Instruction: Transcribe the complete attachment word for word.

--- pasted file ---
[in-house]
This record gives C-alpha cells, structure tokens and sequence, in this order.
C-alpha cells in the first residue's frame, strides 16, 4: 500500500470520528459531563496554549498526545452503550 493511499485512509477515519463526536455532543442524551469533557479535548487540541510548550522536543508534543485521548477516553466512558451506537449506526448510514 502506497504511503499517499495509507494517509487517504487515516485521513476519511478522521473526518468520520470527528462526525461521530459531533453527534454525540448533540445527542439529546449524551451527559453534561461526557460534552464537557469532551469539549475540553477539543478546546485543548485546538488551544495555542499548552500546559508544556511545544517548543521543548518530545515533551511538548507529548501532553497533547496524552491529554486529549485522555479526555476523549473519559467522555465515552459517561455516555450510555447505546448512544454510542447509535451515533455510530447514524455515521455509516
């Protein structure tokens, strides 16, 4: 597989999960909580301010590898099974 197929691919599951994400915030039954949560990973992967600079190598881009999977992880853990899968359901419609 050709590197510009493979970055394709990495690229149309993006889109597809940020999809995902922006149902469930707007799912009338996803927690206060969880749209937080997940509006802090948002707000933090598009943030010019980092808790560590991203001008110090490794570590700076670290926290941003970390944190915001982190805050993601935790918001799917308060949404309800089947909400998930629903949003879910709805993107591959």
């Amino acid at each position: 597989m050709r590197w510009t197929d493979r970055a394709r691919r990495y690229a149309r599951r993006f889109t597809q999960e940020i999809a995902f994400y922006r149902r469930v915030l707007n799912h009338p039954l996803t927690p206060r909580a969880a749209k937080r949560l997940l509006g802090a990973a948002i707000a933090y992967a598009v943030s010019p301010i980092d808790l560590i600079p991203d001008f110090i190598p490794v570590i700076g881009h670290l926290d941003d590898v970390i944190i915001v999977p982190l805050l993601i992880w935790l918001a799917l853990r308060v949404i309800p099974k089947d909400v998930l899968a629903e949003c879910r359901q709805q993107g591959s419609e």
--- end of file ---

[in-house]
This record gives C-alpha cells, structure tokens and sequence, in this order.
C-alpha cells in the first residue's frame, strides 16, 4: 500500500470520528459531563496554549498526545452503550 493511499485512509477515519463526536455532543442524551469533557479535548487540541510548550522536543508534543485521548477516553466512558451506537449506526448510514 502506497504511503499517499495509507494517509487517504487515516485521513476519511478522521473526518468520520470527528462526525461521530459531533453527534454525540448533540445527542439529546449524551451527559453534561461526557460534552464537557469532551469539549475540553477539543478546546485543548485546538488551544495555542499548552500546559508544556511545544517548543521543548518530545515533551511538548507529548501532553497533547496524552491529554486529549485522555479526555476523549473519559467522555465515552459517561455516555450510555447505546448512544454510542447509535451515533455510530447514524455515521455509516
């Protein structure tokens, strides 16, 4: 597989999960909580301010590898099974 197929691919599951994400915030039954949560990973992967600079190598881009999977992880853990899968359901419609 050709590197510009493979970055394709990495690229149309993006889109597809940020999809995902922006149902469930707007799912009338996803927690206060969880749209937080997940509006802090948002707000933090598009943030010019980092808790560590991203001008110090490794570590700076670290926290941003970390944190915001982190805050993601935790918001799917308060949404309800089947909400998930629903949003879910709805993107591959």
């Amino acid at each position: 597989m050709r590197w510009t197929d493979r970055a394709r691919r990495y690229a149309r599951r993006f889109t597809q999960e940020i999809a995902f994400y922006r149902r469930v915030l707007n799912h009338p039954l996803t927690p206060r909580a969880a749209k937080r949560l997940l509006g802090a990973a948002i707000a933090y992967a598009v943030s010019p301010i980092d808790l560590i600079p991203d001008f110090i190598p490794v570590i700076g881009h670290l926290d941003d590898v970390i944190i915001v999977p982190l805050l993601i992880w935790l918001a799917l853990r308060v949404i309800p099974k089947d909400v998930l899968a629903e949003c879910r359901q709805q993107g591959s419609e």